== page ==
Bio Note: I attempt to help our Veterans heal as a RN in the Seattle area. In former lives I taught high school, practiced acupuncture, and managed aquatic centers. I try to be funny for my lovely kids and wife, but I am mostly arthritic and cranky. My second chapbook Mr. Rogers kills fruit flies will be published in fall 2020 by Main St Rag.
i am too suspicious of success and the complacency which follows because my arms have melted too many times— wax separating feather from feather wax smearing my new nametag (and i was only flying 10 feet above the sea)
i don’t remember why gilgamesh went down to the underworld
but i was there seven plus seven years in the mucosa-barked madrona roots pretending some god helped or at least padded down the path with soft lips pretending the sun which was supposed to filter through the stone path overhead made it down here but years strung together and the road under the road was still the only way from nauseous breakfast to a sleep of painted beaks some time in my forties i mirrored back up into my body pulling up from under my ankles yanking on the tendons up the long bones into hips and ghost shoulder to socket wrapped again—like i was twelve before my traveler felt it necessary to burrow i again inhabit this frame of juice and hair because i forgave myself for all the failures which never required forgiveness— just breathing here skin flushed in its own skinness the roots now branches fruiting beards of bees hands now blessed with permission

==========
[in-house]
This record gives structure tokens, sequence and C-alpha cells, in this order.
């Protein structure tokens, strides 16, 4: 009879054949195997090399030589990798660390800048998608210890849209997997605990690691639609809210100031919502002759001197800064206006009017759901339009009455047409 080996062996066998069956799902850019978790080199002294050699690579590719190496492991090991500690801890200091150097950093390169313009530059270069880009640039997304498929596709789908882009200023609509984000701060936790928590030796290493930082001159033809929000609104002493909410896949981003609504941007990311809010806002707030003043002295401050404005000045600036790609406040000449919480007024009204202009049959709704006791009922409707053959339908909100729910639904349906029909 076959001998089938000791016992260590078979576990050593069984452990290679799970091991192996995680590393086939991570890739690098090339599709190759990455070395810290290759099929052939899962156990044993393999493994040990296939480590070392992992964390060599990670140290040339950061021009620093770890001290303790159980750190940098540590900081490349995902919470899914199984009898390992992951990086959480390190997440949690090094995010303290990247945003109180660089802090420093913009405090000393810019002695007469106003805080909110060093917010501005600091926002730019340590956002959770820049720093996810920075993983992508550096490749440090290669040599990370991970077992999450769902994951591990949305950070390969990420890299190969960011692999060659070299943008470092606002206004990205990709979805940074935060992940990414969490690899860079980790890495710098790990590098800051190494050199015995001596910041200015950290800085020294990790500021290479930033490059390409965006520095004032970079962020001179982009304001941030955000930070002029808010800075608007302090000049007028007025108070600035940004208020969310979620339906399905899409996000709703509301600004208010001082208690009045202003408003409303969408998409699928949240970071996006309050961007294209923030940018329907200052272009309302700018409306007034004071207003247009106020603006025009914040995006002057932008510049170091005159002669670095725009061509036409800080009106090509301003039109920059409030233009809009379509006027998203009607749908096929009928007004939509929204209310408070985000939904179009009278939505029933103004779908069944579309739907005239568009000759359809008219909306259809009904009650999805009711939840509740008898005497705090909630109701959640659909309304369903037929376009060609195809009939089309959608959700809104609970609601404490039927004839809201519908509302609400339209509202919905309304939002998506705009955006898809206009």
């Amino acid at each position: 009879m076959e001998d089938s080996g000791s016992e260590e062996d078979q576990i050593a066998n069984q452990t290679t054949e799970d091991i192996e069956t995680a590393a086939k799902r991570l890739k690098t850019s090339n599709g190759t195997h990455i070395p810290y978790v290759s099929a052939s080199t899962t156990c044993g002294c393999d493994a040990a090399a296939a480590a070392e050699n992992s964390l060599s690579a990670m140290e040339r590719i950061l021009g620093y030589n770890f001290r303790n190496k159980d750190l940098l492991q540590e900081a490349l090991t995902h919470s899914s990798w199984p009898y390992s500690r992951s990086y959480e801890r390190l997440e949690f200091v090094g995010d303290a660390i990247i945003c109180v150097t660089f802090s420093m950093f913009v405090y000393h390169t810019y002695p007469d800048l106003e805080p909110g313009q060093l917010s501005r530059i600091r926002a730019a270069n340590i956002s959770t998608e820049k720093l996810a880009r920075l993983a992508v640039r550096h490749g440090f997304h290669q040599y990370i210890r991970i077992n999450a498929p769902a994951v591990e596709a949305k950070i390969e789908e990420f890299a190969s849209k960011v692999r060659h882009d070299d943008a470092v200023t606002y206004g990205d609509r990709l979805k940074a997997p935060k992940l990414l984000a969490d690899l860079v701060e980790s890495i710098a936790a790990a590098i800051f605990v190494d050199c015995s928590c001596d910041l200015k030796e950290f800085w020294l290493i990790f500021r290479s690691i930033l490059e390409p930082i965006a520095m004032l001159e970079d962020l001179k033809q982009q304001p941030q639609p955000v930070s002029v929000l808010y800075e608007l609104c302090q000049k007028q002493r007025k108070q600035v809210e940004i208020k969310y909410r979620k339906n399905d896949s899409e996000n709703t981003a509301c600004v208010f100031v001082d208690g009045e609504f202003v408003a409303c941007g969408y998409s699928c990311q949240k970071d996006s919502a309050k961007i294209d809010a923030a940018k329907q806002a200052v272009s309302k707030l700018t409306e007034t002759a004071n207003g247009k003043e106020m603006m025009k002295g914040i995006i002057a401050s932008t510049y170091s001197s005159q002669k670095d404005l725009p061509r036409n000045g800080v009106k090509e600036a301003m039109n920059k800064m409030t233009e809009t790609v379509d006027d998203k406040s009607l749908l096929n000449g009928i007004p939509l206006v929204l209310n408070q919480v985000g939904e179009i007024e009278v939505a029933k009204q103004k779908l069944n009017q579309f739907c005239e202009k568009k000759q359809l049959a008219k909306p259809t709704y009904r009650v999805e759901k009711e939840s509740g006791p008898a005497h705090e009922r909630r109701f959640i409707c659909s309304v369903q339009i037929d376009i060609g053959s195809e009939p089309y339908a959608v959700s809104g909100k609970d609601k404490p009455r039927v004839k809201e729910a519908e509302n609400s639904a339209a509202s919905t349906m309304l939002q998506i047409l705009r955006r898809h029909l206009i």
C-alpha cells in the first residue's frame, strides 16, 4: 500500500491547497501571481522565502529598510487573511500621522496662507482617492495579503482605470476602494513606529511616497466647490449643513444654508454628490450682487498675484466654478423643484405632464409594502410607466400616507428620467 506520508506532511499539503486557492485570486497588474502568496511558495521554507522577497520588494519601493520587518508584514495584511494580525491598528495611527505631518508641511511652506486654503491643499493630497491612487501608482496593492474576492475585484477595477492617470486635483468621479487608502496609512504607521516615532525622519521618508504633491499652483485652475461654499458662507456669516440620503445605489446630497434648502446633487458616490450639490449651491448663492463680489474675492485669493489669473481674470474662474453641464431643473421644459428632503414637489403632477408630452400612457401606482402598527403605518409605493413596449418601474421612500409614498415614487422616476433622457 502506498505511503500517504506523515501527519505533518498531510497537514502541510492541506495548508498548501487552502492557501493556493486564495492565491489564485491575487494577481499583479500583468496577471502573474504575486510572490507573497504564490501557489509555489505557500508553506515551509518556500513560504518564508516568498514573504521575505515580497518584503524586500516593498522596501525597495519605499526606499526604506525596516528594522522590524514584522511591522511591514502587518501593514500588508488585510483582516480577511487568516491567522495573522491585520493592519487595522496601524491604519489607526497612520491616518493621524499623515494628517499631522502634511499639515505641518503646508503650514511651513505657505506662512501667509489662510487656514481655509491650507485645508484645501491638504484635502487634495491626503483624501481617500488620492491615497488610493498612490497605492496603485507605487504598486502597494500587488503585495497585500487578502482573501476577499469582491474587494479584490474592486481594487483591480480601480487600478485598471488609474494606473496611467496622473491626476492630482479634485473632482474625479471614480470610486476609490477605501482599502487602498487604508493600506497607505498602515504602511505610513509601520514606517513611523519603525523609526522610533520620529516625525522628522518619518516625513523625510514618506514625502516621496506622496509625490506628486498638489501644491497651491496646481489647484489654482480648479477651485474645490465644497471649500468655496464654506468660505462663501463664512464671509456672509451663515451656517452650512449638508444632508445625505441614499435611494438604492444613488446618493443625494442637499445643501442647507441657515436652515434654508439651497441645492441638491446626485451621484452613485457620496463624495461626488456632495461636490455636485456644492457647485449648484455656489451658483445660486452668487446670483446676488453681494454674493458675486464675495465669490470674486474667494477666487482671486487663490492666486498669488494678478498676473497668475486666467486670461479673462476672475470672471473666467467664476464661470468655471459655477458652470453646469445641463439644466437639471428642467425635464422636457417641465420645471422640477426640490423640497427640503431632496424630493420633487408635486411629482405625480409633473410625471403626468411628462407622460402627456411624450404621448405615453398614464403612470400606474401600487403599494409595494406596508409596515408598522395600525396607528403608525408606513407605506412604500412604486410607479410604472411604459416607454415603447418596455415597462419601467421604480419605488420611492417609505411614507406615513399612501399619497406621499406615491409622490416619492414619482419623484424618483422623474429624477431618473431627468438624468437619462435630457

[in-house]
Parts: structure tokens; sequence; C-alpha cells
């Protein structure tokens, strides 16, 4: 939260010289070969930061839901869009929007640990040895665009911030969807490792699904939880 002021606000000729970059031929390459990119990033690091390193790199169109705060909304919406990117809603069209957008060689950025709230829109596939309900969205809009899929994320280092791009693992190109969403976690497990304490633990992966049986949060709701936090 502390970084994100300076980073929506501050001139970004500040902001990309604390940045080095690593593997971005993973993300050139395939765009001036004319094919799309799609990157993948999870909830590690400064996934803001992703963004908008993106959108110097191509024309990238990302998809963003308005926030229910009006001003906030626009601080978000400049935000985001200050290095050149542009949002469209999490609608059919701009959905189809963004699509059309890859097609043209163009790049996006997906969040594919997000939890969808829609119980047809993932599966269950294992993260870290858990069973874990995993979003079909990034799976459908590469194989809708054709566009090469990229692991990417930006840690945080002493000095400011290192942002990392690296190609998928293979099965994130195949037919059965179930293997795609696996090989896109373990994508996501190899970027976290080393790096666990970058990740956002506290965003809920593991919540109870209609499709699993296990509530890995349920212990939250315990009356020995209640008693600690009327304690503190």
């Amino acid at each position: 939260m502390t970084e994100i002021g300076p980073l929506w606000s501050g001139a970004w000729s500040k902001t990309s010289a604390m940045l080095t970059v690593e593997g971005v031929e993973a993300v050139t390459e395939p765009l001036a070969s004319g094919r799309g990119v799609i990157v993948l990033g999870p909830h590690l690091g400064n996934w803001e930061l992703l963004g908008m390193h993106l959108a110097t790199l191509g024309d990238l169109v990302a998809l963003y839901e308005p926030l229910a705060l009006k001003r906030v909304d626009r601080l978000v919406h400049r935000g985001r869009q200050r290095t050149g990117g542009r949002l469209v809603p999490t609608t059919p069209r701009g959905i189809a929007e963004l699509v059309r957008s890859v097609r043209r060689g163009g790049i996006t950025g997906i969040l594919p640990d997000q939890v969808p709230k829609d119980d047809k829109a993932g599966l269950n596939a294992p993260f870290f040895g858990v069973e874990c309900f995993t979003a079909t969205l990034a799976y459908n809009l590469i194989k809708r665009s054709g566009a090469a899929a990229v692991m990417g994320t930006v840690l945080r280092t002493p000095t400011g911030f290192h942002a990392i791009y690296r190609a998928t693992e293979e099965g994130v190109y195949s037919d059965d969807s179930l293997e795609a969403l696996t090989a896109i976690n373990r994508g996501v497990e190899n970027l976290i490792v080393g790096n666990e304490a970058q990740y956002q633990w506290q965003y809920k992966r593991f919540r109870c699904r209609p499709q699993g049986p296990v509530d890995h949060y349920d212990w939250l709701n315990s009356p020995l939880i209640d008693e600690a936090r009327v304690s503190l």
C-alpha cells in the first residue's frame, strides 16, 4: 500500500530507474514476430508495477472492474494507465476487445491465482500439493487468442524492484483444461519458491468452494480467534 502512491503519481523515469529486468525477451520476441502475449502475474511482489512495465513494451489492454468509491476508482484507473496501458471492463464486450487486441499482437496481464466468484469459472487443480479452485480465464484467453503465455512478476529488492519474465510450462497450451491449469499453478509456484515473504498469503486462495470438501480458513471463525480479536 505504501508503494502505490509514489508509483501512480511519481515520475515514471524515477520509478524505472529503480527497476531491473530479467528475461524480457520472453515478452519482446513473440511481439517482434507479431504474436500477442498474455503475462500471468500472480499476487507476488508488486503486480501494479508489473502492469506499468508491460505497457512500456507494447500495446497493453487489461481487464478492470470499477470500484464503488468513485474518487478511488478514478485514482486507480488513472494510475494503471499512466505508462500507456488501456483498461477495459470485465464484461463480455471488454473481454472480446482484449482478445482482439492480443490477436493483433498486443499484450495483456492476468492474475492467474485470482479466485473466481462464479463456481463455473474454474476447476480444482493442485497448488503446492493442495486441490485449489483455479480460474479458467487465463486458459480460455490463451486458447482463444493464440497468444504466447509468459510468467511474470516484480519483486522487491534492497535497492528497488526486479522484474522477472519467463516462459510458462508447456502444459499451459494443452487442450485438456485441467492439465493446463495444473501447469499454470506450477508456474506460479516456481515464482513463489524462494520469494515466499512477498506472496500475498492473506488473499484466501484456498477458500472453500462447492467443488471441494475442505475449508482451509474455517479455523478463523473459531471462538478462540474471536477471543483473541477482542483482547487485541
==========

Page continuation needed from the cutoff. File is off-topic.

i walk with my infant son
in the stroller through these suburban streets which used to be an evergreen forest and many of the douglas fir and western red cedar still assert their stakes and hold roots hold court despite the plasticky houses and the asphalt where the stream used to curl they stand 40 to 80 feet some to 100 feet they have seen the deer and elk and bear and racoon silently replaced by mutated wolves and tiny cougars and mostly pale humans where smoke from pipes and fluid talk was once sewn into the needles and the late summer wind and as i look down at my son the linen sheet draped over the front of the stroller to protect him from the sun has molded to his face because of the gusts blowing down this manufactured canyon and he can’t see why he can’t see this whiteweave obscuring the openings to his forest and i think we are all a bit like this with our own fabric stuck across our voices and we translate this group of threads and knots as the reason for the work and the pain and the answer rather than the bleachscript which has covered this hill on this moist planet in this silvered bath of stars that look cold only because they are so far away so far away
©2020 Scott Ferry
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